On why you help people in the ancient world

Teresa Morgan distinguishes between “euergetism” and Christian charity.



Teresa Morgan distinguishes between “euergetism” and Christian charity.


Euergetism or civic do-gooding, as it were – generosity to people less well off than yourself – is a very big part of the Greek and Roman world. And in Christianity, charity is a very large part of the religious tradition and the society in the later Roman Empire. It’s not quite the same thing, I think, and the reason is that euergetism – all things being equal, euergetism is a good thing to do. Euergetism is a good thing to the right people in the right circumstances, but you’re never expected to do it towards everybody, and you’re not expected to do it equally towards everybody.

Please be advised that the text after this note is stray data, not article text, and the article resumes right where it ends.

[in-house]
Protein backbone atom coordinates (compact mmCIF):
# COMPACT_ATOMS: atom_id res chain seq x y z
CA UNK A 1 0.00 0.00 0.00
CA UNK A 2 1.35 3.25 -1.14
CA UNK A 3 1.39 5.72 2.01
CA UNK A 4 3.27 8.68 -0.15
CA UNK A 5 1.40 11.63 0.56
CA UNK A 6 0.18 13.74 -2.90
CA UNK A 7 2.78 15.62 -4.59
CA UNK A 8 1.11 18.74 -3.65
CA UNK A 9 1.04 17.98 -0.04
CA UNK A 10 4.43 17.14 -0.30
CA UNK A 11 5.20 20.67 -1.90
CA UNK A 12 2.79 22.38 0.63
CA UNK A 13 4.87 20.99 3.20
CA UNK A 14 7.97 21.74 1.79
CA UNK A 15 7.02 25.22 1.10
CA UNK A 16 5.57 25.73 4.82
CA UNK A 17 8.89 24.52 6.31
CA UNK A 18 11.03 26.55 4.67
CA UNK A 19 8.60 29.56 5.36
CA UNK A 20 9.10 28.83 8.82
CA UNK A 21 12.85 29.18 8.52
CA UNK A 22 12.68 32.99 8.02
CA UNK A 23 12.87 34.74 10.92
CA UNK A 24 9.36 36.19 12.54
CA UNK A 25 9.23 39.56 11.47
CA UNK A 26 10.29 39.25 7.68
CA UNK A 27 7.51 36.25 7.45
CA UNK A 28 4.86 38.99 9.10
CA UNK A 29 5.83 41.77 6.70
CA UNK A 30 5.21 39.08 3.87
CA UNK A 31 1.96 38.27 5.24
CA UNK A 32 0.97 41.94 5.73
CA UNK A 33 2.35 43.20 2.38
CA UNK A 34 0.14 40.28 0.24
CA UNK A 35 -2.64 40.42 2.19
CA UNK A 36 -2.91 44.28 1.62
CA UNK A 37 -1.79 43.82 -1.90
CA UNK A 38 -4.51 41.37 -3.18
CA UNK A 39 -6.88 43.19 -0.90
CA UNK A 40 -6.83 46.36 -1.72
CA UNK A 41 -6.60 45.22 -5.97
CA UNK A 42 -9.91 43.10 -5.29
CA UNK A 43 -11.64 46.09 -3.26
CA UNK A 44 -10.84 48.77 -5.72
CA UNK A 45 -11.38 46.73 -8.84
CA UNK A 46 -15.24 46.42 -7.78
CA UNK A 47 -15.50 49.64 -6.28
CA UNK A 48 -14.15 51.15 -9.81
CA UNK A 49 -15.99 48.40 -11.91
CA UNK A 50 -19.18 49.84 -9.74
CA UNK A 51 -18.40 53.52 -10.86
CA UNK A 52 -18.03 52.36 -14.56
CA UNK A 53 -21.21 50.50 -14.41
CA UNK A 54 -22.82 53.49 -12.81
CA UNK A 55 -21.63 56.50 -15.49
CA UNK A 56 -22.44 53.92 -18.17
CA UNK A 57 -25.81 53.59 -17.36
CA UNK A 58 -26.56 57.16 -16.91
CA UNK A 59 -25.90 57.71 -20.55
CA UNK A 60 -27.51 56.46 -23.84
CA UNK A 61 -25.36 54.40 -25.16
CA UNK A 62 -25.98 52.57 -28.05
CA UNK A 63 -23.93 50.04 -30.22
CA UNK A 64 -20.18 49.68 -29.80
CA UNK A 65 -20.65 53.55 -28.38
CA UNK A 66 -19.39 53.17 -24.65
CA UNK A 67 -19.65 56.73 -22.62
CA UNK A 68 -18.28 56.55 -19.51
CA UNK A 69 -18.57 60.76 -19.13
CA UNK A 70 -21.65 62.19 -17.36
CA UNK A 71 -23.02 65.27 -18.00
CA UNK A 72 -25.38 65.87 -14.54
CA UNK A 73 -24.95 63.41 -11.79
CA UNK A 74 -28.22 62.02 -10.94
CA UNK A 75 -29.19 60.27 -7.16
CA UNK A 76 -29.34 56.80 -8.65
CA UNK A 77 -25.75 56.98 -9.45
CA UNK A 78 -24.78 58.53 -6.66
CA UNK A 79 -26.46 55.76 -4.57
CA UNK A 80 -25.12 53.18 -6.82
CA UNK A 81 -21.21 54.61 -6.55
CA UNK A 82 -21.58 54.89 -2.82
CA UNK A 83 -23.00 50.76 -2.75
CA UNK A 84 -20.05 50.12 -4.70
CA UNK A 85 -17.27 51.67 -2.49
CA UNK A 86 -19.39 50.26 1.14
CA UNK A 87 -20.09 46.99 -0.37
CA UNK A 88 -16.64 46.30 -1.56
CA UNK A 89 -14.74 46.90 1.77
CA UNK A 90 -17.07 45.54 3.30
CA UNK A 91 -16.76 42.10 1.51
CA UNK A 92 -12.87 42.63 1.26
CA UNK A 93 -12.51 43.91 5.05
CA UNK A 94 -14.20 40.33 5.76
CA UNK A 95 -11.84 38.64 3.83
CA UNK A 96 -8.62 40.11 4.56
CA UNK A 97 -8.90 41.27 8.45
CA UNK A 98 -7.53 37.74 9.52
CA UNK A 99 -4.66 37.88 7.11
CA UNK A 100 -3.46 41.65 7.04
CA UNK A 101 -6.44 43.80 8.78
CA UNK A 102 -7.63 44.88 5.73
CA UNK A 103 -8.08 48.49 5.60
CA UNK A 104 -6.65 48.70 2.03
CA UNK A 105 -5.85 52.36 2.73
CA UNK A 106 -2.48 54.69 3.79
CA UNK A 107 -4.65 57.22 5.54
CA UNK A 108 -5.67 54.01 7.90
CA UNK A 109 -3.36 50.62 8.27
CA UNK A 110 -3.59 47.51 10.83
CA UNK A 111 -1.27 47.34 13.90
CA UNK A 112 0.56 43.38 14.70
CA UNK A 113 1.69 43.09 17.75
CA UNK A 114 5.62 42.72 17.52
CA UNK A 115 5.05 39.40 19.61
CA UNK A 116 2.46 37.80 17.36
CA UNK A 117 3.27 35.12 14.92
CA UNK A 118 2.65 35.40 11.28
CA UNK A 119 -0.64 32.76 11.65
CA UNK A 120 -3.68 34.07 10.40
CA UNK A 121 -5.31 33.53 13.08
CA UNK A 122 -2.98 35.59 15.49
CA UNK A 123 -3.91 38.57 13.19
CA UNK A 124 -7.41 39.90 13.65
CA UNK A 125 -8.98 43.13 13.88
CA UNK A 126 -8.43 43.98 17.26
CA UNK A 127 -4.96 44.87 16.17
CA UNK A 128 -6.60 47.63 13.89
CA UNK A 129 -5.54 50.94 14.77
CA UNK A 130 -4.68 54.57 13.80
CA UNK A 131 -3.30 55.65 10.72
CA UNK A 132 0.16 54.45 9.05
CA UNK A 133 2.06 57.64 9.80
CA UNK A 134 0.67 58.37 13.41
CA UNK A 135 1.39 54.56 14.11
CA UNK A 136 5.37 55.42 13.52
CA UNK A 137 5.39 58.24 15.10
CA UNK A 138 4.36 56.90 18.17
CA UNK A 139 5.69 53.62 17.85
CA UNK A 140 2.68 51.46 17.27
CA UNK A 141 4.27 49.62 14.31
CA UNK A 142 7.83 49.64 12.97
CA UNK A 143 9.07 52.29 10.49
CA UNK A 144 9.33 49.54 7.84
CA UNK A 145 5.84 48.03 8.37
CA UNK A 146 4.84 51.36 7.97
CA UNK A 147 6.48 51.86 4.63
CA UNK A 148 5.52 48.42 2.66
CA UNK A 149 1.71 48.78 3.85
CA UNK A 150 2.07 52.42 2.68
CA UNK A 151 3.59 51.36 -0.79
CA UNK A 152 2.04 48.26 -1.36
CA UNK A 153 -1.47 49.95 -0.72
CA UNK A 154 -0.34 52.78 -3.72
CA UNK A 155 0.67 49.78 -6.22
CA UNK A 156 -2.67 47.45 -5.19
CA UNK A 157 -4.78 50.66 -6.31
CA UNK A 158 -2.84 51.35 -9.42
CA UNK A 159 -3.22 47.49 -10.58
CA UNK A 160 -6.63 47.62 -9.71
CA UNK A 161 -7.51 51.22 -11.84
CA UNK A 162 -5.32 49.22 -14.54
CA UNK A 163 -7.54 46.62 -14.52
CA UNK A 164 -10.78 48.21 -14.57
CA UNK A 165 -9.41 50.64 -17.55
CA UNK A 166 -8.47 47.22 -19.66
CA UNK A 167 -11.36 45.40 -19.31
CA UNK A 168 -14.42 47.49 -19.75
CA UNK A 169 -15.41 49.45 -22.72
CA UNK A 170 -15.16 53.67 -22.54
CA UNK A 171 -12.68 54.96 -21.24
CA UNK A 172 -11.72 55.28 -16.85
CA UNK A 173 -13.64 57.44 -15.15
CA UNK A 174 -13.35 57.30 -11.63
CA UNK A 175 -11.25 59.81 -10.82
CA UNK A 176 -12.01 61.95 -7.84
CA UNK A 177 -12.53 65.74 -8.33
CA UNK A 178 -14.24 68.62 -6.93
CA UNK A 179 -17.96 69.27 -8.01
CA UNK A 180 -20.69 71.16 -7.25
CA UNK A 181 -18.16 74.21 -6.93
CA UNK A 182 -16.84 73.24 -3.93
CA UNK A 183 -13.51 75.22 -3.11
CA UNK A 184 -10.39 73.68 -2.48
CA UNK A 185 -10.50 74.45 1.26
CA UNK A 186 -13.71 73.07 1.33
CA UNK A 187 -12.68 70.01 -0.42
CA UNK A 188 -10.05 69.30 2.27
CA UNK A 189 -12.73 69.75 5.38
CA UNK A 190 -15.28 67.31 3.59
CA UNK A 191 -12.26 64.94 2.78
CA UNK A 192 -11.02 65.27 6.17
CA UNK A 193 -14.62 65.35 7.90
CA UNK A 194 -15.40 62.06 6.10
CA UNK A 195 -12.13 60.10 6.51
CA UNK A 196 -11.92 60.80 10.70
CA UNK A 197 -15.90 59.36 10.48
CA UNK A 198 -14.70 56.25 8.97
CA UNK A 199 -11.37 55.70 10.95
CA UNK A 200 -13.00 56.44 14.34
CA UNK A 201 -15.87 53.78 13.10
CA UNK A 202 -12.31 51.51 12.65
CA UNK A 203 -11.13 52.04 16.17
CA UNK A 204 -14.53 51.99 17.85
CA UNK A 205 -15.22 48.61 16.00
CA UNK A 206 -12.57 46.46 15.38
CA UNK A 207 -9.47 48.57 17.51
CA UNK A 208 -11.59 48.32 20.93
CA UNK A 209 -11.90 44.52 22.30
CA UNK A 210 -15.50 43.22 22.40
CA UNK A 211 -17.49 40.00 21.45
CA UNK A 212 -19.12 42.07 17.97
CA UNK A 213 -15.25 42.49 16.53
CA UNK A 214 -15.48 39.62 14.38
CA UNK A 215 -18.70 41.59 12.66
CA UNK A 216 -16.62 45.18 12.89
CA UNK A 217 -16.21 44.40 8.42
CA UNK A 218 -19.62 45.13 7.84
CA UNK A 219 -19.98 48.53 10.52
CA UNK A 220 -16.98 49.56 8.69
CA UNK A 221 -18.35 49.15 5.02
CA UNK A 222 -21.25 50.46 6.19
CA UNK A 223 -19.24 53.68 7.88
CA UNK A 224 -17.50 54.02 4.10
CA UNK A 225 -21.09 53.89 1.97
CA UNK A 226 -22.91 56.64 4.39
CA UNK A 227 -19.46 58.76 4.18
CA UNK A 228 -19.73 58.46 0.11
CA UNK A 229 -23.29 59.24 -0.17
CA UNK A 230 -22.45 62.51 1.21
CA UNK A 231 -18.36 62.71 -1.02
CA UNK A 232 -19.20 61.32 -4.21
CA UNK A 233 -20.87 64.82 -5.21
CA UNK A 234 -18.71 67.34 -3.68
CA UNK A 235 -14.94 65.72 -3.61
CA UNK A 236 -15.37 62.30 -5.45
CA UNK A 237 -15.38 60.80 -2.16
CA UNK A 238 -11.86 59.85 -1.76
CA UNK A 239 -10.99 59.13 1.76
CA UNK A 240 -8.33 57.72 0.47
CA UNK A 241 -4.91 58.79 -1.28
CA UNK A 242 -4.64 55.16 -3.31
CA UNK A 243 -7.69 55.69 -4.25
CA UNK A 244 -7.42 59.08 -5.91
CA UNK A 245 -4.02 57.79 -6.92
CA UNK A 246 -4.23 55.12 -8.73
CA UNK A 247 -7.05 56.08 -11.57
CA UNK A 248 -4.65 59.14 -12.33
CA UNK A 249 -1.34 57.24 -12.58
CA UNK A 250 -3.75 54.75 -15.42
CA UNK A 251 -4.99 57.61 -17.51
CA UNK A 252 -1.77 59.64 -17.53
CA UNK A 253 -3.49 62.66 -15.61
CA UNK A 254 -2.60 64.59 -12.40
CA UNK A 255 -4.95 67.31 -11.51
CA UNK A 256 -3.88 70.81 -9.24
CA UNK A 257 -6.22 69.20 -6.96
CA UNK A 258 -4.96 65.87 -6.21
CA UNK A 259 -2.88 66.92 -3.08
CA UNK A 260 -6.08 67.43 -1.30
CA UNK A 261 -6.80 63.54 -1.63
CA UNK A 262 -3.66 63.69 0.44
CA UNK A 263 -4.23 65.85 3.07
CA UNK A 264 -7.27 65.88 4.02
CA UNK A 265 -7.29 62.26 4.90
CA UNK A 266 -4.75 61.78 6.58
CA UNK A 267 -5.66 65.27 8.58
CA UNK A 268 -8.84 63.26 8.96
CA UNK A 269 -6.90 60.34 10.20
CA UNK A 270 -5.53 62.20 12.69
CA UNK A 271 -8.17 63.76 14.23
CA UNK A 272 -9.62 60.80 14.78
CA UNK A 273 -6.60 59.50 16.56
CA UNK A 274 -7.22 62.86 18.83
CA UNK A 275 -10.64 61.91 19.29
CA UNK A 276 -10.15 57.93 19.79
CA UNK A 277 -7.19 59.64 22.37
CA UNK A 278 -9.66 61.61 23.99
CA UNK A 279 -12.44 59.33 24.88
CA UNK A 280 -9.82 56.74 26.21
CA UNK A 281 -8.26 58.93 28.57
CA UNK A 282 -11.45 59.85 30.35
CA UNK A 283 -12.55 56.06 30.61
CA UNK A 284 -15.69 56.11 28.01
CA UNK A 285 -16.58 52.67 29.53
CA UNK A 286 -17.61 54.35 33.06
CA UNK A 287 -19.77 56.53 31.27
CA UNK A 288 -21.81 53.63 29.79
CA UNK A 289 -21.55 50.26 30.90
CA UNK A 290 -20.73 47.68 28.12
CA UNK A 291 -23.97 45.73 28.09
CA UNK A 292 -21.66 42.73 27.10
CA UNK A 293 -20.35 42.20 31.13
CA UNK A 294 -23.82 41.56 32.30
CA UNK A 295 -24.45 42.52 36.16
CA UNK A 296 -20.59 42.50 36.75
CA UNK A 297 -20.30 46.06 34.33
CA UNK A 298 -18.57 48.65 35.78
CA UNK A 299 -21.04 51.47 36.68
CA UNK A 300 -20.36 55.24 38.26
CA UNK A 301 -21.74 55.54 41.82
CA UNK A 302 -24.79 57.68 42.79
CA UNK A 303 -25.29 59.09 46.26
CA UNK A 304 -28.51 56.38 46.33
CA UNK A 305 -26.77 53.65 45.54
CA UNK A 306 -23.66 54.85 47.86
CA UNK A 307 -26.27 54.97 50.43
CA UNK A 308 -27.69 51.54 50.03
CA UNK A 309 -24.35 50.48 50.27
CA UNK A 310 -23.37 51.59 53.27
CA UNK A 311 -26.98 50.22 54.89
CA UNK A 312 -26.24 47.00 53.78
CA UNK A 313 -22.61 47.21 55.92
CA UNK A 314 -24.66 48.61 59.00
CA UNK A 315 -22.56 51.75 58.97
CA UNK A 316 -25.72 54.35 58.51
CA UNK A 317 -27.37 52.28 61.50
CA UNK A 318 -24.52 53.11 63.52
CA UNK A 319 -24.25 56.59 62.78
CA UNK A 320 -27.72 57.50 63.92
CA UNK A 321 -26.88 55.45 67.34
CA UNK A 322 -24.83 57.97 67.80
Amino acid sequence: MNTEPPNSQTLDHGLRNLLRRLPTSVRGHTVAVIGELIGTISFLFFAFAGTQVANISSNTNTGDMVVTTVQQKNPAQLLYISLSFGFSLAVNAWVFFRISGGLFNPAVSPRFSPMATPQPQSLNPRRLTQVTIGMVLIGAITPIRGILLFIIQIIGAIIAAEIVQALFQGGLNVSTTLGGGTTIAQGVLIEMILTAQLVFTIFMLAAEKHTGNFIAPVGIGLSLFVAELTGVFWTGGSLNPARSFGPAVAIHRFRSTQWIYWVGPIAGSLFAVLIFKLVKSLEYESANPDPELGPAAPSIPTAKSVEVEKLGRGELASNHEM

What is distinctive about Christian charity is that it is an absolute requirement. Christians are called always to be supportive of those in need within their community, and that’s why Christians famously supported the most marginal people in society, the widows, the orphans, the unwanted children. And those were people that wouldn’t typically get the benefit of Greek or Roman euergetism. So Greek or Roman euergetism, it’s part of what you could see as a somewhat self-interested social negotiation in some ways. You practice benefaction towards people who in some way are going to be useful to you or are a worthy part of your community, whatever you understand by worthy. But Christians have an absolute duty to help everybody within their community and that’s the big difference, I think.